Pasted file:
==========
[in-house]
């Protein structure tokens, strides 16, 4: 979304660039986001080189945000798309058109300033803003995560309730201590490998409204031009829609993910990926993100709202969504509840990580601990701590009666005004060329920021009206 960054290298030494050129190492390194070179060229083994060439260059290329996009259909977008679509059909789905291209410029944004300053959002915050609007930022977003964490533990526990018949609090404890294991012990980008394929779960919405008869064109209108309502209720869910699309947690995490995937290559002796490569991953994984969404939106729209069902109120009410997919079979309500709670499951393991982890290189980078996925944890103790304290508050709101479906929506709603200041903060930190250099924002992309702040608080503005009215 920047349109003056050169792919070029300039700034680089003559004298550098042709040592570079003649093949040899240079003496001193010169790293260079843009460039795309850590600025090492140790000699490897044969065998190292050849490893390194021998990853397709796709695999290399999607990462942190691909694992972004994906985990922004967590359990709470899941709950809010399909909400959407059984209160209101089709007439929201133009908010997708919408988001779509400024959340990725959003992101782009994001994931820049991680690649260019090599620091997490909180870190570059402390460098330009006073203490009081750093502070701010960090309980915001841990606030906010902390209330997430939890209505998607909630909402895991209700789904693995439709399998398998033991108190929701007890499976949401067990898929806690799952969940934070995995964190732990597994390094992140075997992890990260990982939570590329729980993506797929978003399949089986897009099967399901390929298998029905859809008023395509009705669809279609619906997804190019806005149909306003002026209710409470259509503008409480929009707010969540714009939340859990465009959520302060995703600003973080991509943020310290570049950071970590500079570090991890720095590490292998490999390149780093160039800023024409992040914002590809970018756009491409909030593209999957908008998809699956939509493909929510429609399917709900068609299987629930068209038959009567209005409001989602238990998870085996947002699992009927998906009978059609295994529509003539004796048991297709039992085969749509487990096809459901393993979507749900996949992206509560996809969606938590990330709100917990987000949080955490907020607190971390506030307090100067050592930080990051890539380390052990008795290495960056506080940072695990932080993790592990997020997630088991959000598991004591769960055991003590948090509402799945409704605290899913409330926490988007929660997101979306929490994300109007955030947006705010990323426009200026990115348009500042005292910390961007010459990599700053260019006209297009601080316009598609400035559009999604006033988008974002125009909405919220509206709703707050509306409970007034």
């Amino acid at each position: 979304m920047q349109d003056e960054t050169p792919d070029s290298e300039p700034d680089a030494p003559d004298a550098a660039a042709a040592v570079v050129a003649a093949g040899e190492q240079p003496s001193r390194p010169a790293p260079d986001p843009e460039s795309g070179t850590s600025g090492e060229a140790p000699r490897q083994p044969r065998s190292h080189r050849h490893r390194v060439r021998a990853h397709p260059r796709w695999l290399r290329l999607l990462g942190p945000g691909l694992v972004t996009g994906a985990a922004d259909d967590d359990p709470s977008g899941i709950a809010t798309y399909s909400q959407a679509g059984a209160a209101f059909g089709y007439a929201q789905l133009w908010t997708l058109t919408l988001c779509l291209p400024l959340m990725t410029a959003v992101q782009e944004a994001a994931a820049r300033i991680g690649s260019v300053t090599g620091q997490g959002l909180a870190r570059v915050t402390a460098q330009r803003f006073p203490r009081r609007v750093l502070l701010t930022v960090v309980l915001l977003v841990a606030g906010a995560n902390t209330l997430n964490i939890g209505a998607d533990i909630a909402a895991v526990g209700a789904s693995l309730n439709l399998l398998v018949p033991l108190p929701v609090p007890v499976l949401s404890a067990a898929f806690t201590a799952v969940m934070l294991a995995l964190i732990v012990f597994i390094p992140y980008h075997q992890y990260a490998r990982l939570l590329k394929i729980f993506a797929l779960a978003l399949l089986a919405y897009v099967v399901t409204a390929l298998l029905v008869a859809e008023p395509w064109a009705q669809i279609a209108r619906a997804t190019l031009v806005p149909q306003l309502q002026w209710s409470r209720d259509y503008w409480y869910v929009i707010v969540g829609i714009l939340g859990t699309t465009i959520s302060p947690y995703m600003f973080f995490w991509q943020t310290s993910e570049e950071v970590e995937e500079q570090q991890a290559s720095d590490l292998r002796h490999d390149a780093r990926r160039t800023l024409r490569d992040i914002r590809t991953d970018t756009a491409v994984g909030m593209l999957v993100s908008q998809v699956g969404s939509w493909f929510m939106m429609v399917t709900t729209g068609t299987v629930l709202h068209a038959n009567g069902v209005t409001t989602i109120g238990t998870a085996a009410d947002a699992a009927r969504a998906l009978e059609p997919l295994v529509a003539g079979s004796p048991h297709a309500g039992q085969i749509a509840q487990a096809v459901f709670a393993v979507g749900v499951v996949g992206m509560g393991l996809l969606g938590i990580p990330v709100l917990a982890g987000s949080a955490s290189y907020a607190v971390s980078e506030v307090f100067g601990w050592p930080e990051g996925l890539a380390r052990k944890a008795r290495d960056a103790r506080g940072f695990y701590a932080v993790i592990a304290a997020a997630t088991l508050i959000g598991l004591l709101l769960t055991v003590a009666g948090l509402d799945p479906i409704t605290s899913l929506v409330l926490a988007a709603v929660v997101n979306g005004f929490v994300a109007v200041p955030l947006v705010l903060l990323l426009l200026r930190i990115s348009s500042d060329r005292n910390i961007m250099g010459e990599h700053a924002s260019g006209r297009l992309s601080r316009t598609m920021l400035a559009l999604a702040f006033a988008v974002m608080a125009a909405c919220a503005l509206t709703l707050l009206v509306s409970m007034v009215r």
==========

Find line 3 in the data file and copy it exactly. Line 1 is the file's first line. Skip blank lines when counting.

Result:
């Amino acid at each position: 979304m920047q349109d003056e960054t050169p792919d070029s290298e300039p700034d680089a030494p003559d004298a550098a660039a042709a040592v570079v050129a003649a093949g040899e190492q240079p003496s001193r390194p010169a790293p260079d986001p843009e460039s795309g070179t850590s600025g090492e060229a140790p000699r490897q083994p044969r065998s190292h080189r050849h490893r390194v060439r021998a990853h397709p260059r796709w695999l290399r290329l999607l990462g942190p945000g691909l694992v972004t996009g994906a985990a922004d259909d967590d359990p709470s977008g899941i709950a809010t798309y399909s909400q959407a679509g059984a209160a209101f059909g089709y007439a929201q789905l133009w908010t997708l058109t919408l988001c779509l291209p400024l959340m990725t410029a959003v992101q782009e944004a994001a994931a820049r300033i991680g690649s260019v300053t090599g620091q997490g959002l909180a870190r570059v915050t402390a460098q330009r803003f006073p203490r009081r609007v750093l502070l701010t930022v960090v309980l915001l977003v841990a606030g906010a995560n902390t209330l997430n964490i939890g209505a998607d533990i909630a909402a895991v526990g209700a789904s693995l309730n439709l399998l398998v018949p033991l108190p929701v609090p007890v499976l949401s404890a067990a898929f806690t201590a799952v969940m934070l294991a995995l964190i732990v012990f597994i390094p992140y980008h075997q992890y990260a490998r990982l939570l590329k394929i729980f993506a797929l779960a978003l399949l089986a919405y897009v099967v399901t409204a390929l298998l029905v008869a859809e008023p395509w064109a009705q669809i279609a209108r619906a997804t190019l031009v806005p149909q306003l309502q002026w209710s409470r209720d259509y503008w409480y869910v929009i707010v969540g829609i714009l939340g859990t699309t465009i959520s302060p947690y995703m600003f973080f995490w991509q943020t310290s993910e570049e950071v970590e995937e500079q570090q991890a290559s720095d590490l292998r002796h490999d390149a780093r990926r160039t800023l024409r490569d992040i914002r590809t991953d970018t756009a491409v994984g909030m593209l999957v993100s908008q998809v699956g969404s939509w493909f929510m939106m429609v399917t709900t729209g068609t299987v629930l709202h068209a038959n009567g069902v209005t409001t989602i109120g238990t998870a085996a009410d947002a699992a009927r969504a998906l009978e059609p997919l295994v529509a003539g079979s004796p048991h297709a309500g039992q085969i749509a509840q487990a096809v459901f709670a393993v979507g749900v499951v996949g992206m509560g393991l996809l969606g938590i990580p990330v709100l917990a982890g987000s949080a955490s290189y907020a607190v971390s980078e506030v307090f100067g601990w050592p930080e990051g996925l890539a380390r052990k944890a008795r290495d960056a103790r506080g940072f695990y701590a932080v993790i592990a304290a997020a997630t088991l508050i959000g598991l004591l709101l769960t055991v003590a009666g948090l509402d799945p479906i409704t605290s899913l929506v409330l926490a988007a709603v929660v997101n979306g005004f929490v994300a109007v200041p955030l947006v705010l903060l990323l426009l200026r930190i990115s348009s500042d060329r005292n910390i961007m250099g010459e990599h700053a924002s260019g006209r297009l992309s601080r316009t598609m920021l400035a559009l999604a702040f006033a988008v974002m608080a125009a909405c919220a503005l509206t709703l707050l009206v509306s409970m007034v009215r």